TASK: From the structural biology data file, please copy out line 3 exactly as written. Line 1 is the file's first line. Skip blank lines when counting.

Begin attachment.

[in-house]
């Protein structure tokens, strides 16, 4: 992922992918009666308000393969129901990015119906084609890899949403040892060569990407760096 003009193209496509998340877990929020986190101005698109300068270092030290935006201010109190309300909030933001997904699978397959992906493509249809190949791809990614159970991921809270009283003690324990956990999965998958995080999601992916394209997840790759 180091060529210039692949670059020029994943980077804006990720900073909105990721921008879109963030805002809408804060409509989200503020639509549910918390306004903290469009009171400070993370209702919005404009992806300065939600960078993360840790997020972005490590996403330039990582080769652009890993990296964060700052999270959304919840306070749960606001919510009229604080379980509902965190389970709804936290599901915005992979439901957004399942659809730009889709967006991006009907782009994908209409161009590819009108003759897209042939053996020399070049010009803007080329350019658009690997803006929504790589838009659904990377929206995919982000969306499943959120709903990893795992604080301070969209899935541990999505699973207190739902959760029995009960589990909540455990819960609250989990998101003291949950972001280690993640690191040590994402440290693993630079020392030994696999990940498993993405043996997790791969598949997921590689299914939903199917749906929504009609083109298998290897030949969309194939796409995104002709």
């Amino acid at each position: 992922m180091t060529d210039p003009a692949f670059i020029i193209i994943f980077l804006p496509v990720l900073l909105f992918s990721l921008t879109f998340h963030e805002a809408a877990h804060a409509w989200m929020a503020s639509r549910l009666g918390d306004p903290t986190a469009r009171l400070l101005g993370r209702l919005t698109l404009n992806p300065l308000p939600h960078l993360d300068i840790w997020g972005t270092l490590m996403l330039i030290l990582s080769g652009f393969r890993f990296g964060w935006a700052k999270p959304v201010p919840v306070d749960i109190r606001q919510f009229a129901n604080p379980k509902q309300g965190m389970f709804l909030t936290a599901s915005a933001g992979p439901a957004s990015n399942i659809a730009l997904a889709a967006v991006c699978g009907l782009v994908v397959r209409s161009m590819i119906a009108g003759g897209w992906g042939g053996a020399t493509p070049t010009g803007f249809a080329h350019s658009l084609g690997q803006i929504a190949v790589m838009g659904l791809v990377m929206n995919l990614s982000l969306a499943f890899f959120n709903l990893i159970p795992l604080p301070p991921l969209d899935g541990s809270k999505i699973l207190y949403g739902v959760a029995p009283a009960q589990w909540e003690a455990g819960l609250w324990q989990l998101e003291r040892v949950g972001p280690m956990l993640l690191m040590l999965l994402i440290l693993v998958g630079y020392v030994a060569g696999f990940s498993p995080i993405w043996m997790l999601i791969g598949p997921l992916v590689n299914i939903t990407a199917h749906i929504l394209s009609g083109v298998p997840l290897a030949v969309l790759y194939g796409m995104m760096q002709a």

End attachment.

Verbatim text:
């Amino acid at each position: 992922m180091t060529d210039p003009a692949f670059i020029i193209i994943f980077l804006p496509v990720l900073l909105f992918s990721l921008t879109f998340h963030e805002a809408a877990h804060a409509w989200m929020a503020s639509r549910l009666g918390d306004p903290t986190a469009r009171l400070l101005g993370r209702l919005t698109l404009n992806p300065l308000p939600h960078l993360d300068i840790w997020g972005t270092l490590m996403l330039i030290l990582s080769g652009f393969r890993f990296g964060w935006a700052k999270p959304v201010p919840v306070d749960i109190r606001q919510f009229a129901n604080p379980k509902q309300g965190m389970f709804l909030t936290a599901s915005a933001g992979p439901a957004s990015n399942i659809a730009l997904a889709a967006v991006c699978g009907l782009v994908v397959r209409s161009m590819i119906a009108g003759g897209w992906g042939g053996a020399t493509p070049t010009g803007f249809a080329h350019s658009l084609g690997q803006i929504a190949v790589m838009g659904l791809v990377m929206n995919l990614s982000l969306a499943f890899f959120n709903l990893i159970p795992l604080p301070p991921l969209d899935g541990s809270k999505i699973l207190y949403g739902v959760a029995p009283a009960q589990w909540e003690a455990g819960l609250w324990q989990l998101e003291r040892v949950g972001p280690m956990l993640l690191m040590l999965l994402i440290l693993v998958g630079y020392v030994a060569g696999f990940s498993p995080i993405w043996m997790l999601i791969g598949p997921l992916v590689n299914i939903t990407a199917h749906i929504l394209s009609g083109v298998p997840l290897a030949v969309l790759y194939g796409m995104m760096q002709a």